Can I be responsible for a delinquent business loan if my husband’s signature is on all the contracts and I didn’t sign?

UPDATED: Feb 3, 2012

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Can I be responsible for a delinquent business loan if my husband’s signature is on all the contracts and I didn’t sign?

My husband and I purchased an existing business and relocated it. We no longer wanted to lease a space, so we decided new construction would be better. There are 3 separate loans for the construction – 1 for the building, 1 for the land and 1 for the equipment. They’re all in an delinquent status and appearing on my credit report, along with my husband’s credit report. I did not sign not any loancontract, nor is any part of the business or loans in my name Can the entities hold me responsible? Is this legal? We do not live a community property state.

Asked on February 3, 2012 under Bankruptcy Law, Ohio


FreeAdvice Contributing Attorney / FreeAdvice Contributing Attorney

Answered 11 years ago | Contributor

Under the laws of many states, an obligation of one spouse to an agreement during the marriage obligates the other spouse to the obligation as far as marital assets are concerned regardless of the fact that not all spouses signed the contract (only one did).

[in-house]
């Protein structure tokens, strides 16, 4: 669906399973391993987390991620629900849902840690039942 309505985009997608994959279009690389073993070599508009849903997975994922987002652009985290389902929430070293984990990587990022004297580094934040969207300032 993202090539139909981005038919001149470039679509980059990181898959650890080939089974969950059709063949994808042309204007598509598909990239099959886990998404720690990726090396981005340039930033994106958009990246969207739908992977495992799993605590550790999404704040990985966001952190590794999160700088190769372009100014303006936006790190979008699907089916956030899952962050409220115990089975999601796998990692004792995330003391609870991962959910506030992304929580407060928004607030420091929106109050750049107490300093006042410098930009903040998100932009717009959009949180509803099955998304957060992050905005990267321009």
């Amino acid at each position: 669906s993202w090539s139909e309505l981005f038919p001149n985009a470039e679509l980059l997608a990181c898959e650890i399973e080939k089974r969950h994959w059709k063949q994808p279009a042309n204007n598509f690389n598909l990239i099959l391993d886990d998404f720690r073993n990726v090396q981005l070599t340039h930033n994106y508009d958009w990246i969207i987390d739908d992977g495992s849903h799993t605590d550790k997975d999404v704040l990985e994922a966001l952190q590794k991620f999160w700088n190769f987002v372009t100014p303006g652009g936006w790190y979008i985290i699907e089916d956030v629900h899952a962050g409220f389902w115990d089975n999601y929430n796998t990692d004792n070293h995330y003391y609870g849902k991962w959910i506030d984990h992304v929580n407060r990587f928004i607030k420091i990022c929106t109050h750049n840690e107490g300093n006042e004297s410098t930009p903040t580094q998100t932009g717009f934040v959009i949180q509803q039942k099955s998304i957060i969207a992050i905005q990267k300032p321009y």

In the situation that your are writing about, it appears that your share of the marital assets would be obligated for the delinquent business loan that your husband signed for but you did not under your state's laws.

You could be held responsible for this loan that your husband took out with respect to your share of the marital estate.

IMPORTANT NOTICE: The Answer(s) provided above are for general information only. The attorney providing the answer was not serving as the attorney for the person submitting the question or in any attorney-client relationship with such person. Laws may vary from state to state, and sometimes change. Tiny variations in the facts, or a fact not set forth in a question, often can change a legal outcome or an attorney's conclusion. Although has verified the attorney was admitted to practice law in at least one jurisdiction, he or she may not be authorized to practice law in the jurisdiction referred to in the question, nor is he or she necessarily experienced in the area of the law involved. Unlike the information in the Answer(s) above, upon which you should NOT rely, for personal advice you can rely upon we suggest you retain an attorney to represent you.

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